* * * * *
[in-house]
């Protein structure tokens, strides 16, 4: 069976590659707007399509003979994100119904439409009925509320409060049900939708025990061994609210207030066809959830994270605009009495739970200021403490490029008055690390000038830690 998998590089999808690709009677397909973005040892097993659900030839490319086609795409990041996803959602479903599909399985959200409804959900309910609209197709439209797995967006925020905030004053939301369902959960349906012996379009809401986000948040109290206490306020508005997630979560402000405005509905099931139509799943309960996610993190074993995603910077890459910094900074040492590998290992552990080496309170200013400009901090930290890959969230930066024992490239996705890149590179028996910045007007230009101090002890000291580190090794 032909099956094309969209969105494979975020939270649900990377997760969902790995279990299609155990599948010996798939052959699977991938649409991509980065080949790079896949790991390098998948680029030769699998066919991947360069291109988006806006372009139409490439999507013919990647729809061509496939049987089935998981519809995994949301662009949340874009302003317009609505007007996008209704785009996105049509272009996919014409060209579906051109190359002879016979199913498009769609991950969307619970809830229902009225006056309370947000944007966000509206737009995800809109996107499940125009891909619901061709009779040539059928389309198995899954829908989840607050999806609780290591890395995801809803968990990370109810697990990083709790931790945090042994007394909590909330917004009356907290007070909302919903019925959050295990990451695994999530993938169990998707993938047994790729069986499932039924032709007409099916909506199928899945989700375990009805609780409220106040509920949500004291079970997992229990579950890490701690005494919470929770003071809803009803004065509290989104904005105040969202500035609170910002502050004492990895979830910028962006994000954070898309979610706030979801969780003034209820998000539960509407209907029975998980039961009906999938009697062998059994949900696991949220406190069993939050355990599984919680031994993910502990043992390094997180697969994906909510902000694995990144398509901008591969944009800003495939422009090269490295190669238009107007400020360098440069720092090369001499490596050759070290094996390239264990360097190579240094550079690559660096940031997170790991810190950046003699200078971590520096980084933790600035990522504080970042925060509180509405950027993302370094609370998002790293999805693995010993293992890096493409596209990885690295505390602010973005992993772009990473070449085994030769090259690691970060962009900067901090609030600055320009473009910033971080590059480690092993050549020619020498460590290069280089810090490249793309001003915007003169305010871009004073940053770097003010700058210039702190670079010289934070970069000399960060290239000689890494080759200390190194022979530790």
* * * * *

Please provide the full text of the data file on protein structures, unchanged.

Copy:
[in-house]
């Protein structure tokens, strides 16, 4: 069976590659707007399509003979994100119904439409009925509320409060049900939708025990061994609210207030066809959830994270605009009495739970200021403490490029008055690390000038830690 998998590089999808690709009677397909973005040892097993659900030839490319086609795409990041996803959602479903599909399985959200409804959900309910609209197709439209797995967006925020905030004053939301369902959960349906012996379009809401986000948040109290206490306020508005997630979560402000405005509905099931139509799943309960996610993190074993995603910077890459910094900074040492590998290992552990080496309170200013400009901090930290890959969230930066024992490239996705890149590179028996910045007007230009101090002890000291580190090794 032909099956094309969209969105494979975020939270649900990377997760969902790995279990299609155990599948010996798939052959699977991938649409991509980065080949790079896949790991390098998948680029030769699998066919991947360069291109988006806006372009139409490439999507013919990647729809061509496939049987089935998981519809995994949301662009949340874009302003317009609505007007996008209704785009996105049509272009996919014409060209579906051109190359002879016979199913498009769609991950969307619970809830229902009225006056309370947000944007966000509206737009995800809109996107499940125009891909619901061709009779040539059928389309198995899954829908989840607050999806609780290591890395995801809803968990990370109810697990990083709790931790945090042994007394909590909330917004009356907290007070909302919903019925959050295990990451695994999530993938169990998707993938047994790729069986499932039924032709007409099916909506199928899945989700375990009805609780409220106040509920949500004291079970997992229990579950890490701690005494919470929770003071809803009803004065509290989104904005105040969202500035609170910002502050004492990895979830910028962006994000954070898309979610706030979801969780003034209820998000539960509407209907029975998980039961009906999938009697062998059994949900696991949220406190069993939050355990599984919680031994993910502990043992390094997180697969994906909510902000694995990144398509901008591969944009800003495939422009090269490295190669238009107007400020360098440069720092090369001499490596050759070290094996390239264990360097190579240094550079690559660096940031997170790991810190950046003699200078971590520096980084933790600035990522504080970042925060509180509405950027993302370094609370998002790293999805693995010993293992890096493409596209990885690295505390602010973005992993772009990473070449085994030769090259690691970060962009900067901090609030600055320009473009910033971080590059480690092993050549020619020498460590290069280089810090490249793309001003915007003169305010871009004073940053770097003010700058210039702190670079010289934070970069000399960060290239000689890494080759200390190194022979530790």